• For the patellar and hamstring graft procedure, the orthopedic surgeon starts by making two to three small incisions in the knee and inserting an arthroscope.
  • The images that are captured are displayed on the operating room monitor and give the surgeon a clearer picture of the injury.
  • Next, the surgeon fills the knee with saline to expand the surgical field. Small drills are inserted into the incisions and holes are made in the tibia and femur.
  • For the next step, the surgeon enters the knee through another incision and removes the graft.
  • If using the patellar graft procedure, the surgeon also removes two pieces of bone, referred to as “bone blocks”, from the ends of the tibia and femur.
  • For this reason, the patellar graft is often preferred because the tendon is still attached to its original bone. This promotes healing and growth and ultimately a stronger new ACL in your injured knee.
  • The hamstring graft follows the same steps as above. However, at the graft removal stage, the surgeon does not take bone blocks from the tibia and femur.
  • Surgeons who prefer the hamstring graft believe that the procedures give patients a more “normal” looking knee compared to the patellar graft.
  • This is because surgeons do not manipulate the front of the knee.
  • After removing the graft from the hamstring or patella, the surgeon shapes it and inserts it through the tunnel created by the holes drilled into the tibia and femur.
  • After shaping, the surgeon uses screws or staples to secure the graft. The surgeon concludes the ACL operation procedure by suturing or taping the incisions.
  • Patients go to the recovery room for several hours where they are provided medication to ease the pain.

9. What complications, risks and problems are associated with an ACL reconstruction?

  • Complications of graft procedures include screws loosening, grafts stretching, your knee becoming unstable and scar tissue forming.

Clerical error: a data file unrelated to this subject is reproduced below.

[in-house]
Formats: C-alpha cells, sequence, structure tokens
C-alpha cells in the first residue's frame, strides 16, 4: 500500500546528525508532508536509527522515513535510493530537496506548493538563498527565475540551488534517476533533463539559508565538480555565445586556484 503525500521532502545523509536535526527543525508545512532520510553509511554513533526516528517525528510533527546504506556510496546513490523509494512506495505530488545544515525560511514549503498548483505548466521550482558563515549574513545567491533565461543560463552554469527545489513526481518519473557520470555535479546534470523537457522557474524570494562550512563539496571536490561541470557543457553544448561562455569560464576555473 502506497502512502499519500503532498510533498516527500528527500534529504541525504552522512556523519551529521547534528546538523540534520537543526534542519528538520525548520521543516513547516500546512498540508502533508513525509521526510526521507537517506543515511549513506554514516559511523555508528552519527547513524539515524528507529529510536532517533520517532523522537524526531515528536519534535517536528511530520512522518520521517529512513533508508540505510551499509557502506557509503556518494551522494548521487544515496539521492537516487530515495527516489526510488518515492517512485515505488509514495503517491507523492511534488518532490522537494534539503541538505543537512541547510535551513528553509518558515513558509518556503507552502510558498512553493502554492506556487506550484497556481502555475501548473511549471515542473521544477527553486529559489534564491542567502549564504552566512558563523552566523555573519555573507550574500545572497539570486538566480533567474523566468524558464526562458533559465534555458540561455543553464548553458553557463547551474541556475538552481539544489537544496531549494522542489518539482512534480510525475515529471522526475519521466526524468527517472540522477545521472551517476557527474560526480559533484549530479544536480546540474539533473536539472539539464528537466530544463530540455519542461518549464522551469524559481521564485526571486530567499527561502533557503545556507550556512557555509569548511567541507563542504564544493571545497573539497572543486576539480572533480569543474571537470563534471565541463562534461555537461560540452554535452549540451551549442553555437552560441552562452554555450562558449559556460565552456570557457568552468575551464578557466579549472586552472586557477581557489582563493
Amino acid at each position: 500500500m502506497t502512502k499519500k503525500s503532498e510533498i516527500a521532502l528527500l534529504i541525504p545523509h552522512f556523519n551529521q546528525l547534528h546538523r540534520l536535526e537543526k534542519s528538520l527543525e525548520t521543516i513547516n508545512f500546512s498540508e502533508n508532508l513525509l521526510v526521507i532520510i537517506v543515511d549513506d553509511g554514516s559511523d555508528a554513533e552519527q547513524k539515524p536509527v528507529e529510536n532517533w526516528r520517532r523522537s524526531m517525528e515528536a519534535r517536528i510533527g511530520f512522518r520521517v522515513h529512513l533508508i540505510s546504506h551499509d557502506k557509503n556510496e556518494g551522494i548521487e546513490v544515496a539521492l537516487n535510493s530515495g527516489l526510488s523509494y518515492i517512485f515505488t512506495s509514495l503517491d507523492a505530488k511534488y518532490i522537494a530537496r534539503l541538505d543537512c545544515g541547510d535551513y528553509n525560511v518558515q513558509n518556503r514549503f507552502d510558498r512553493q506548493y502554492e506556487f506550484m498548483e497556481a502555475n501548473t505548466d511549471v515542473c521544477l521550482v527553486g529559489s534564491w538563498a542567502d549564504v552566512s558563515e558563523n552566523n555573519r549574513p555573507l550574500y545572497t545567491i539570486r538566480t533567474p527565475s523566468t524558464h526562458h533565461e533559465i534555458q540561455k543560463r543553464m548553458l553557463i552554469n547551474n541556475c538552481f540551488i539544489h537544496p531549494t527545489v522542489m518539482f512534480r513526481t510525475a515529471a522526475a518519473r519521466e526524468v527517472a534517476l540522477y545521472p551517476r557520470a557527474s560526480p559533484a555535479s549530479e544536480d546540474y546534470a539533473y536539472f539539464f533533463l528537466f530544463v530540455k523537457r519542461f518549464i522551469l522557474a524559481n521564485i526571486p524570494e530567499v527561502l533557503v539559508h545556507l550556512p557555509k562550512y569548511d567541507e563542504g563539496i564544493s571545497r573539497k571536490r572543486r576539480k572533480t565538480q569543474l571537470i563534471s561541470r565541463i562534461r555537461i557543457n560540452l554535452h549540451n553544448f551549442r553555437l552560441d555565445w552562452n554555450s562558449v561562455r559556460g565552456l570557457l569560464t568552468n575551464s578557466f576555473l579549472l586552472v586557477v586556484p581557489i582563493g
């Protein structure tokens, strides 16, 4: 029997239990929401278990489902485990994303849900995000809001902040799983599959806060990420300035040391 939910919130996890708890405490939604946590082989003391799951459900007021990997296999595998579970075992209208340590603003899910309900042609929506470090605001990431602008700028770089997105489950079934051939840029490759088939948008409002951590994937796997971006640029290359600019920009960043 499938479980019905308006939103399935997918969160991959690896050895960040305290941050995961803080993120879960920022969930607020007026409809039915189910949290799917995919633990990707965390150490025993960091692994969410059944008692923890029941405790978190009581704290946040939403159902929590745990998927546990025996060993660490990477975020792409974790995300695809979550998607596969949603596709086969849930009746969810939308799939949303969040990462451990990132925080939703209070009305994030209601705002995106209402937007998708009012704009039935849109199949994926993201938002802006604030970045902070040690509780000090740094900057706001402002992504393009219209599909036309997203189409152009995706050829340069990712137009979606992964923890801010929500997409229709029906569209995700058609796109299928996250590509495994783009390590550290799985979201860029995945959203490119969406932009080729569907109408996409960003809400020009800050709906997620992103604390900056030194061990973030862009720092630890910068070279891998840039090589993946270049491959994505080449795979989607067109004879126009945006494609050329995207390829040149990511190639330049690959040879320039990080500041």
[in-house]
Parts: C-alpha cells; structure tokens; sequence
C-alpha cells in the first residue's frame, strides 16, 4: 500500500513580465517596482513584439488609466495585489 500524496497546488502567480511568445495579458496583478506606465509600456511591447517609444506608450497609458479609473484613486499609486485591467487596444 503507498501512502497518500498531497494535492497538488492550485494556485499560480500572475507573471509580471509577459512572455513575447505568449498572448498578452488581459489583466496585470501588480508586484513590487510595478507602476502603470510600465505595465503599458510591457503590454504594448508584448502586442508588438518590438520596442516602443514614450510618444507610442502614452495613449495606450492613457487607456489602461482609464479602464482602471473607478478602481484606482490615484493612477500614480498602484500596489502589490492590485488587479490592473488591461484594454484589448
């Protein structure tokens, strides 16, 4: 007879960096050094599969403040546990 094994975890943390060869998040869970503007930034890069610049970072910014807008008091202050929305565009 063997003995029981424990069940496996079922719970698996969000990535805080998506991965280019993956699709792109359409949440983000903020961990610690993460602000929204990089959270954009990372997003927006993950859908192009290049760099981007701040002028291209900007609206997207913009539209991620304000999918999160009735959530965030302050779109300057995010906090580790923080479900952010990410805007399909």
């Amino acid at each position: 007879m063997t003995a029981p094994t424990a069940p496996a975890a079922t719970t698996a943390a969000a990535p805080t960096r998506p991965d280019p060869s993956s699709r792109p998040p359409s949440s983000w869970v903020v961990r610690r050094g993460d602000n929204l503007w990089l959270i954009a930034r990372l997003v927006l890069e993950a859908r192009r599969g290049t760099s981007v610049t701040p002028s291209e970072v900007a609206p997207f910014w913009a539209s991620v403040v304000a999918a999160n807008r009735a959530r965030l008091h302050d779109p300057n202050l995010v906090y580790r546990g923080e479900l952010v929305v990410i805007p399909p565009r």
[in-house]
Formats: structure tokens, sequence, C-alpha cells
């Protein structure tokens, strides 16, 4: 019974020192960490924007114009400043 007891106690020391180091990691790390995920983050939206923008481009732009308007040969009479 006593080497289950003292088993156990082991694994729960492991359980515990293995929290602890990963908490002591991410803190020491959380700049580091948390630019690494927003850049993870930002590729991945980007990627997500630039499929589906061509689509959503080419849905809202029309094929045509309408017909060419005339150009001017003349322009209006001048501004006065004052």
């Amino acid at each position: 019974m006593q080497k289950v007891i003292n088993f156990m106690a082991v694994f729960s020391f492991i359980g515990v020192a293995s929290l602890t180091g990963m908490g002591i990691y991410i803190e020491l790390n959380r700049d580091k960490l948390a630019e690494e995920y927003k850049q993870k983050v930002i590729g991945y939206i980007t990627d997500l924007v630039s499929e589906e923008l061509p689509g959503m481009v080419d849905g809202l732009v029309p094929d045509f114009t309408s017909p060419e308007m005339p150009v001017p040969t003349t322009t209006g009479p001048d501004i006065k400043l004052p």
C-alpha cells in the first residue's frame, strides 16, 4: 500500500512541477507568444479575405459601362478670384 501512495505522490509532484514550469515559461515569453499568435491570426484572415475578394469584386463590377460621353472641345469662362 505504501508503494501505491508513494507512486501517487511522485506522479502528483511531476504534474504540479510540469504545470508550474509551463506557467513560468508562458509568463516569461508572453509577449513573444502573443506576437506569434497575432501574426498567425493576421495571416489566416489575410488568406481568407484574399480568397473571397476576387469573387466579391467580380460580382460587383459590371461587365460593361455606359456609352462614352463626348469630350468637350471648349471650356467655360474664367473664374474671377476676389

• Surgery-related adverse events can include numbness, pain, infection, damage to surrounding tissue, blood clots, and anesthesia-associated complications.
  • Another post-procedure problem is the kneecap grating against the femur. This can cause pain and limit movement.

If problems persist for an extended period of time you may require revisionary surgery.

10. Is post-surgery ACL rehabilitation required?

ACL Surgery Recovery Timeline

  • Firstly, remember that recovery and exercises before surgery are important to enable improved post-surgery outcomes.
  • Following on from the reconstruction it is very important that your ACL tear recovery process and rehabilitation commences immediately.
  • A structured and progressive rehabilitation program as prescribed by your physician can help you keep on track with your recovery timeline goals.
  • Rehabilitation treatment plans must be tailored to each patient’s needs and the ACL recovery timelines can also be different for each individual.
  • Your ACL surgery recovery timeline can be split into 5 key phases each of which needs to be completed in order for a full recovery to be achieved.
  • Overall, it normally takes 9 to 12 months before a return to full activity and competitive sport is possible.
  • Ligaments can take six months to regrow (however can take up to 3 years to complete 100% growth) and during that time the patient will be on restricted activity and undergo physical therapy.
  • ACL replacement procedures have an 82-95% long-term success rate according to a 2013 study published in the Journal of Bone and Joint Surgery.
  • Your ACL injury rehabilitation should focus on regaining motion and strength to the knee.
  • A knee brace may be required in the early stages of ACL rehabilitation depending on what your surgeon recommends.
  • Walking after surgery will be limited in the first week or two (and a little longer to return to a normal walking gait).
  • To assist with walking after ACL surgery the use of crutches is recommended for as long as you feel you need them.  But overall try to walk normally and reduce your reliance on crutches.
  • Grab your Free ACL Recovery Checklist here



  1. Bridgett

    I just had knee reconstruction 24 hours ago and this website is sent from heaven! All this information has really helped me to calm down and be more prepared for the road to recovery. Thanks to the creators